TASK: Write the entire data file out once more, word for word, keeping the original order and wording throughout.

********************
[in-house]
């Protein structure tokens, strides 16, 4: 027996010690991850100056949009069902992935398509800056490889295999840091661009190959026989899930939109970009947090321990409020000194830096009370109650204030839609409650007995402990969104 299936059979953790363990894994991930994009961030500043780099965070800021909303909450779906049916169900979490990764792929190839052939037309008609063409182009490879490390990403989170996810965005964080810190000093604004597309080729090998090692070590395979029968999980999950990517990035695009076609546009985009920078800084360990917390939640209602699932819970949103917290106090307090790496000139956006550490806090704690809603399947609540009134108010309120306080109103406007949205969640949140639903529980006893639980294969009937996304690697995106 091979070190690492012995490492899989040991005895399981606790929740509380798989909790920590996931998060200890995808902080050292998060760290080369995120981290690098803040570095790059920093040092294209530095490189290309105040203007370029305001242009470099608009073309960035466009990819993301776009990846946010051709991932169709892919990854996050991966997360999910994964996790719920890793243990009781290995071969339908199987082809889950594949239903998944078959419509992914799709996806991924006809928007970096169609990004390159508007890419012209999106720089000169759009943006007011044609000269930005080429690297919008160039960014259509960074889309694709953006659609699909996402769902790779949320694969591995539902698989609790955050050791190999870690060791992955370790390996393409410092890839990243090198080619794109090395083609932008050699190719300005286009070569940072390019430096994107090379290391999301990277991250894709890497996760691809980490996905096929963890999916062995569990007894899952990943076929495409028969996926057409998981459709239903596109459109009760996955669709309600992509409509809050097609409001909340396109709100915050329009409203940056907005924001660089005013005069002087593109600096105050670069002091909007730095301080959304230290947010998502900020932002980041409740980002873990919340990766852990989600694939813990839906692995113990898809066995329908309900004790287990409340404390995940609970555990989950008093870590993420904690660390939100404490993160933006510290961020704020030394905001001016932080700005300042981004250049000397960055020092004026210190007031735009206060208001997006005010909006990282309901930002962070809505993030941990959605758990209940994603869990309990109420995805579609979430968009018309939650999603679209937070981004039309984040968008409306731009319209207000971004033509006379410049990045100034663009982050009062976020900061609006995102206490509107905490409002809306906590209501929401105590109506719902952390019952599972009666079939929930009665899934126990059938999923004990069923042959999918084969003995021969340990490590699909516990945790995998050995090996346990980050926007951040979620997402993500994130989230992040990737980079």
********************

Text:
[in-house]
């Protein structure tokens, strides 16, 4: 027996010690991850100056949009069902992935398509800056490889295999840091661009190959026989899930939109970009947090321990409020000194830096009370109650204030839609409650007995402990969104 299936059979953790363990894994991930994009961030500043780099965070800021909303909450779906049916169900979490990764792929190839052939037309008609063409182009490879490390990403989170996810965005964080810190000093604004597309080729090998090692070590395979029968999980999950990517990035695009076609546009985009920078800084360990917390939640209602699932819970949103917290106090307090790496000139956006550490806090704690809603399947609540009134108010309120306080109103406007949205969640949140639903529980006893639980294969009937996304690697995106 091979070190690492012995490492899989040991005895399981606790929740509380798989909790920590996931998060200890995808902080050292998060760290080369995120981290690098803040570095790059920093040092294209530095490189290309105040203007370029305001242009470099608009073309960035466009990819993301776009990846946010051709991932169709892919990854996050991966997360999910994964996790719920890793243990009781290995071969339908199987082809889950594949239903998944078959419509992914799709996806991924006809928007970096169609990004390159508007890419012209999106720089000169759009943006007011044609000269930005080429690297919008160039960014259509960074889309694709953006659609699909996402769902790779949320694969591995539902698989609790955050050791190999870690060791992955370790390996393409410092890839990243090198080619794109090395083609932008050699190719300005286009070569940072390019430096994107090379290391999301990277991250894709890497996760691809980490996905096929963890999916062995569990007894899952990943076929495409028969996926057409998981459709239903596109459109009760996955669709309600992509409509809050097609409001909340396109709100915050329009409203940056907005924001660089005013005069002087593109600096105050670069002091909007730095301080959304230290947010998502900020932002980041409740980002873990919340990766852990989600694939813990839906692995113990898809066995329908309900004790287990409340404390995940609970555990989950008093870590993420904690660390939100404490993160933006510290961020704020030394905001001016932080700005300042981004250049000397960055020092004026210190007031735009206060208001997006005010909006990282309901930002962070809505993030941990959605758990209940994603869990309990109420995805579609979430968009018309939650999603679209937070981004039309984040968008409306731009319209207000971004033509006379410049990045100034663009982050009062976020900061609006995102206490509107905490409002809306906590209501929401105590109506719902952390019952599972009666079939929930009665899934126990059938999923004990069923042959999918084969003995021969340990490590699909516990945790995998050995090996346990980050926007951040979620997402993500994130989230992040990737980079």